Scotland's captain Preston Mommsen watches the ball after playing a shot during the World T20 cricket tournament match between Scotland and Zimbabwe at The Vidarbha Cricket Association Stadium in Nagpur on March 10, 2016. PRASHANT BOOT/AFP/Getty Images

Preston Mommsen has retired from international cricket at just 29 years of age, after citing a lack of fixtures for Scotland as one of the main factors in his decision.

Mommsen believes players who are still in their prime like himself may join him in walking away from the game early unless a more suitable schedule is drafted for Associate teams.

"What was there on a day-to-day basis to keep me motivated and keep me driven to want to keep going in the game? I was spending far more time on the training pitch and the nets and the gym than I was in between the stumps. As a professional cricketer, that was very frustrating," Mommsen told ESPNcricinfo.

"As with any job in whatever line of work you're in, you need to have that sort of carrot there that motivates you. You need to have that structure.

"In the last 12 months, certainly, that's not been there, and unfortunately, that has made my decision easier. I can't see that pathway for me over the next 12-18 months that can keep me in and drive me forward."

Mommsen led Scotland to the 2015 World Cup and 2016 World T20 in India, where they won their first ever match at a major ICC tournament, beating Hong Kong by eight wickets.

Despite all this Scotland have not played an ODI against a Full Member since March 2015, and only managed four games against Full Members between the 2011 and 2015 World Cups, which is something that makes Mommsen uneasy.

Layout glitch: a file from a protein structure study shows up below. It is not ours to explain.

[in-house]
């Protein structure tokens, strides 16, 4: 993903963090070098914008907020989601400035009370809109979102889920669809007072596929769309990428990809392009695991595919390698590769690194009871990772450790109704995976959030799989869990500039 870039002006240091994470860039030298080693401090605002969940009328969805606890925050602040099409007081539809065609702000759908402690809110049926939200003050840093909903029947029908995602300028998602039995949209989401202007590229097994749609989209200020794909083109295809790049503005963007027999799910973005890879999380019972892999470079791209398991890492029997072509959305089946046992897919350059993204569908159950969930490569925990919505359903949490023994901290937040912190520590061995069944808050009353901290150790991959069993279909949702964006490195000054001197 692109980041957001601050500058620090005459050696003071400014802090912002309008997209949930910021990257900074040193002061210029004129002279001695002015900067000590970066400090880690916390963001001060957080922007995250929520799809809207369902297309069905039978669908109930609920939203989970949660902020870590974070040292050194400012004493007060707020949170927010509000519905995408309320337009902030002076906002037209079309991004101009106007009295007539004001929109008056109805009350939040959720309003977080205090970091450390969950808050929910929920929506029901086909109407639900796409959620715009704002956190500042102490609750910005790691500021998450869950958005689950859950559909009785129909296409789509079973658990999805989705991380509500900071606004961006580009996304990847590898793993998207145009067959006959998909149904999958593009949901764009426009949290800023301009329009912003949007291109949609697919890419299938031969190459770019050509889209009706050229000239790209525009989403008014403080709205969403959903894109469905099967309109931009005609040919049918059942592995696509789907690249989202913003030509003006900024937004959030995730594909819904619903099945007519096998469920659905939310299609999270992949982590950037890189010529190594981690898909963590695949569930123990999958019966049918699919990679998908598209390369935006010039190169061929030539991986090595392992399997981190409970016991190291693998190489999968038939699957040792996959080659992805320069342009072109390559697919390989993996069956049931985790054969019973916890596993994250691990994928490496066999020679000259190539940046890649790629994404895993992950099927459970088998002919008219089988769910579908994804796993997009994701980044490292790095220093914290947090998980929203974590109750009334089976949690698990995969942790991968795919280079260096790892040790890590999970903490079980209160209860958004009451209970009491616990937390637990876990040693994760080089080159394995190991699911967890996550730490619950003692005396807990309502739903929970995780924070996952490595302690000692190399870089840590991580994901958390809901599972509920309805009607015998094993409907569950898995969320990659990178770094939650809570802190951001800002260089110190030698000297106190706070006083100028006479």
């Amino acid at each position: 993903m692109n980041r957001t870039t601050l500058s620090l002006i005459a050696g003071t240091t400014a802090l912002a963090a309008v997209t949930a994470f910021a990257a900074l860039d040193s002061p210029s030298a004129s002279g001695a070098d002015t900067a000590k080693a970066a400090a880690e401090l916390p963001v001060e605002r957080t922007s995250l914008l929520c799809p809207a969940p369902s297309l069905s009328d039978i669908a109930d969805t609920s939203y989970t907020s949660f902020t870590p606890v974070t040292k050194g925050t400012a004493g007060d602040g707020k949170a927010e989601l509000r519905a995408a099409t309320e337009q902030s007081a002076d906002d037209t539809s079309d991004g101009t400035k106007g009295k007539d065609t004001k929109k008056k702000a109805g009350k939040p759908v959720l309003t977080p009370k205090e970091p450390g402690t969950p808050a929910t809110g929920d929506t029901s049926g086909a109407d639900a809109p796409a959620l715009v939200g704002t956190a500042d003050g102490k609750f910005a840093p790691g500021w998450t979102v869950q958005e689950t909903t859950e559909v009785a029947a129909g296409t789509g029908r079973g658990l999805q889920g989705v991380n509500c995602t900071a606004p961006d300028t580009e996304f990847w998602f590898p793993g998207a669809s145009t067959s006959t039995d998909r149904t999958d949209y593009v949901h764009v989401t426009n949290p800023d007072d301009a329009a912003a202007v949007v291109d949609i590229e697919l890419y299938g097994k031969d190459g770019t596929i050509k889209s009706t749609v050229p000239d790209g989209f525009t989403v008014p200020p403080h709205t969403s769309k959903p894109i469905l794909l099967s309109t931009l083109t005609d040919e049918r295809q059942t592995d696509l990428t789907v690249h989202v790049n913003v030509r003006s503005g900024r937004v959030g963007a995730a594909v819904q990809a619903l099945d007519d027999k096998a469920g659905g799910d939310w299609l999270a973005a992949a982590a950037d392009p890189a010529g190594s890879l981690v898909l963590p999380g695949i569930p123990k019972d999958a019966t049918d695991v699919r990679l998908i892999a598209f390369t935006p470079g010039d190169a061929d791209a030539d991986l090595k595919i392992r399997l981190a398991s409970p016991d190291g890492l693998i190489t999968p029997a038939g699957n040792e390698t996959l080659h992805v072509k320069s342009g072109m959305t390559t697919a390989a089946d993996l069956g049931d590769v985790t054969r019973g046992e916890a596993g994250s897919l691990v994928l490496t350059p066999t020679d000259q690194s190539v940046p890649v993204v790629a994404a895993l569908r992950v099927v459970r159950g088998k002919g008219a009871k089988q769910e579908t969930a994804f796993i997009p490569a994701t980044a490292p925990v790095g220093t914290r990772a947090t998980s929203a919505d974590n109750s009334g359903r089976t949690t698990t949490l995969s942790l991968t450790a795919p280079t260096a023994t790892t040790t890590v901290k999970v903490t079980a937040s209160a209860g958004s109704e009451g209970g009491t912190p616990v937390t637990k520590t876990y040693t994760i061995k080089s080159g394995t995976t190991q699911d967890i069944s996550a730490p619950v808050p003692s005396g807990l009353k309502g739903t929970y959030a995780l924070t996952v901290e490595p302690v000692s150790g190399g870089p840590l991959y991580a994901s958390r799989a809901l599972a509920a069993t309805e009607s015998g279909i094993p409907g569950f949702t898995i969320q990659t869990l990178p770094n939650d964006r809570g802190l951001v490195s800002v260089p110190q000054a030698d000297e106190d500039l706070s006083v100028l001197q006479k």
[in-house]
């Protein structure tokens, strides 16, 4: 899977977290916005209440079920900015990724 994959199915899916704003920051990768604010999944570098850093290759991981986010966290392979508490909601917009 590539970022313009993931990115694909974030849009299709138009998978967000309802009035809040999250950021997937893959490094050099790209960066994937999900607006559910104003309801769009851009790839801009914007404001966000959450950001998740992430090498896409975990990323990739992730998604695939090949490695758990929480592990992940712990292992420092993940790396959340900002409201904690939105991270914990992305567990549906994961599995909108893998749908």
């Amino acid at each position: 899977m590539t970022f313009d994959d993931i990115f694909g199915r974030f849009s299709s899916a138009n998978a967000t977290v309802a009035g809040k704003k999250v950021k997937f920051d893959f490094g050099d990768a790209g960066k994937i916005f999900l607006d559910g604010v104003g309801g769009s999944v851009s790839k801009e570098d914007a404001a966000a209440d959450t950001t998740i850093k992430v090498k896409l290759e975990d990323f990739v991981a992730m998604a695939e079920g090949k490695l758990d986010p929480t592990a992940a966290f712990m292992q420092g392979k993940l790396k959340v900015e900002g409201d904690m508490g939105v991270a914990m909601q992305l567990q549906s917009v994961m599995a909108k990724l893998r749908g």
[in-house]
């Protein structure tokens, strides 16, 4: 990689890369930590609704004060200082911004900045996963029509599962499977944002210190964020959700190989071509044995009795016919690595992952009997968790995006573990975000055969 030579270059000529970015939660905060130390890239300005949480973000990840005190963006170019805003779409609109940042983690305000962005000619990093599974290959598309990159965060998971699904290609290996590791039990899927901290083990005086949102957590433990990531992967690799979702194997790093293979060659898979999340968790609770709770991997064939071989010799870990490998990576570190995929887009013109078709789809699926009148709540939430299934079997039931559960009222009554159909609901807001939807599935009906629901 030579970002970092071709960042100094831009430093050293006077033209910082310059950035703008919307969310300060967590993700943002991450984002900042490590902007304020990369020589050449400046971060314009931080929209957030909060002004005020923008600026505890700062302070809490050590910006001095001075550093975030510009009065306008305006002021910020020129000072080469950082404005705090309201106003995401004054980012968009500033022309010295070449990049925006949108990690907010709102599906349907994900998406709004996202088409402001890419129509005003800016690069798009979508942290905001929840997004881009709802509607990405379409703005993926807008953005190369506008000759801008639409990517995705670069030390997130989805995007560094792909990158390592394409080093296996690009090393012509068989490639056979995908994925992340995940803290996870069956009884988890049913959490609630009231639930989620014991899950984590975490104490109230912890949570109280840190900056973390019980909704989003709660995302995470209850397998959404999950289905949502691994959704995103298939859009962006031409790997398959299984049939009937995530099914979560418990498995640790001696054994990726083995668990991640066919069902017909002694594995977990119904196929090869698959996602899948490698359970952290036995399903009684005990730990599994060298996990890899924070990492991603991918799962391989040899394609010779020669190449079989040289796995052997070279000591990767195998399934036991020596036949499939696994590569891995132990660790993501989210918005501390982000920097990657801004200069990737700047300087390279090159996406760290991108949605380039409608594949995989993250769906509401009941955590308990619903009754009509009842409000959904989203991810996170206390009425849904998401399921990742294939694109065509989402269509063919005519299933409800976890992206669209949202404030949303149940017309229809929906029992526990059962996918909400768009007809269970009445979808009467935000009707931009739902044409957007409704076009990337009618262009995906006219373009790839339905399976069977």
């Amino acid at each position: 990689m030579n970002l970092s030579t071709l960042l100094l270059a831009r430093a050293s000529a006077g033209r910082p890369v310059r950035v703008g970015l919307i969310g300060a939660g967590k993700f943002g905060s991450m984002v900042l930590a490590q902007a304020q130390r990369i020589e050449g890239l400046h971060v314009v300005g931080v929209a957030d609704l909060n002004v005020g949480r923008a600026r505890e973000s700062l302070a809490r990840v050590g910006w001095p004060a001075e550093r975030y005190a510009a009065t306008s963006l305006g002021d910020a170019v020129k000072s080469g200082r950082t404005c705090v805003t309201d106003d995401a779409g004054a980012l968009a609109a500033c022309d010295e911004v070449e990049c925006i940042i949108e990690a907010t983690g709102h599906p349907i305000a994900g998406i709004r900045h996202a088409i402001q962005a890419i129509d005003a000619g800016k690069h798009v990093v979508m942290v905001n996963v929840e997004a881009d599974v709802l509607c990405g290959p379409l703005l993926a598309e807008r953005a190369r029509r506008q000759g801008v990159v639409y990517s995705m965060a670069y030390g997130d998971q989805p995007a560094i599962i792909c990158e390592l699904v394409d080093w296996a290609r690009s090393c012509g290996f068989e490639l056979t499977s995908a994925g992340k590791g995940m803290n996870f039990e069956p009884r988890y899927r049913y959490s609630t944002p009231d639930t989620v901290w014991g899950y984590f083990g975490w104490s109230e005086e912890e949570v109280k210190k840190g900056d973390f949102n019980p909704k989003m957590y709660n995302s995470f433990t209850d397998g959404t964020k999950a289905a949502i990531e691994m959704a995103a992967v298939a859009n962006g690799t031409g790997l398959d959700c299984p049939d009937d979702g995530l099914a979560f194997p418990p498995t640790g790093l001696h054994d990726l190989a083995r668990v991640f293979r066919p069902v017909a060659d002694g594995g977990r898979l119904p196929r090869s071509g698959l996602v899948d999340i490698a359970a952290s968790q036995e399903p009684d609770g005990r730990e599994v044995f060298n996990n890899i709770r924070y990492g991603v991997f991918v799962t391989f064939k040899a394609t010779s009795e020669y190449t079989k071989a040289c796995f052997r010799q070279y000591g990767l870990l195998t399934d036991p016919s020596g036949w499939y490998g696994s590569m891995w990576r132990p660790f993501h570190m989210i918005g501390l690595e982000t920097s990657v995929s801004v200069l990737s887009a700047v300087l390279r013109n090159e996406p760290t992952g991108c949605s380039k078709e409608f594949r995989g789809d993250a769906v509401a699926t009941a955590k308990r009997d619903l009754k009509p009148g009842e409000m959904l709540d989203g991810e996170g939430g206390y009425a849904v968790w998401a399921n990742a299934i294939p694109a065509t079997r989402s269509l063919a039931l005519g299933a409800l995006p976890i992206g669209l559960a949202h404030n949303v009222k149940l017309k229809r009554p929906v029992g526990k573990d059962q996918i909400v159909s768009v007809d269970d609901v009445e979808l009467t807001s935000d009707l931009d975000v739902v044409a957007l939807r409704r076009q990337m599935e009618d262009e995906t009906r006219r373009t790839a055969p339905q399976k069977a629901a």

"That we haven't played, since the 2015 World Cup, a single Full Member ODI, that just makes me feel sick, really," Mommsen said.

"For us, going to the 2015 World Cup was a massive turning point in Scotland's development and we performed respectably, and you would think that would be the platform for us to kick on and make use of that experience. But there's not been the infrastructure that has allowed us to do that.

"For me, at this age, at 27, 28, 29, when you've learnt your game far better than when you had done when you were 22 or 23, you want to be playing as much as possible to maximise all the skills that you have learnt. So that has obviously come into [the decision to retire], that I'm not able to capitalise on that at this time because of the lack of actually playing."

Despite calling for more matches against Full Member sides, Mommsen also believes Associates should play against each other as often as possible to further every country's development.

"Yes, I think it's important that Associates are put up against Full Members, but I don't think that's the only cricket that they should be waiting to play," he said. "I think it's vital that they're getting that number of days of cricket in the year so that they are able to experiment, try different things, grow as a team and as individuals so that every time they do come around to playing that Full Member, they are in a far better position.

"Waiting every four years to play a Full Member is not the answer either, which is another one of my issues, what happens in between the World Cups. When you're not being exposed to Full Members in between World Cups, and then you go to a World Cup and you're expected to perform and you don't, then it's easy to point at the Associates and say, 'You don't belong here.'"

The 29-year-old said the chance to represent his country was the most pleasing aspect of his time with Scotland, and he hopes that the gap between Associate and Full Member sides can be closed over the coming years.

"From my experiences and being exposed to Associate cricket and Full Member cricket, I can see so much potential in the Associates and it just frustrates me that other people don't see that as an opportunity for the game to grow," Mommsen said.

"I think it's been pleasing that the responses I've had, 90% of them are regarding my efforts for Scotland on the pitch, off the pitch and as a leader, which is hugely satisfying.

"I'm very grateful for those messages and it makes me very happy that people have recognised that I've given a huge amount to Scottish cricket, and I hope to do so in future from an off-the-field point of view. But, of course, people have also recognised the fact that I have spoken out, and me doing this is, I guess, a form of speaking out. But, hopefully, I will be remembered for what I did on the field when representing Scotland."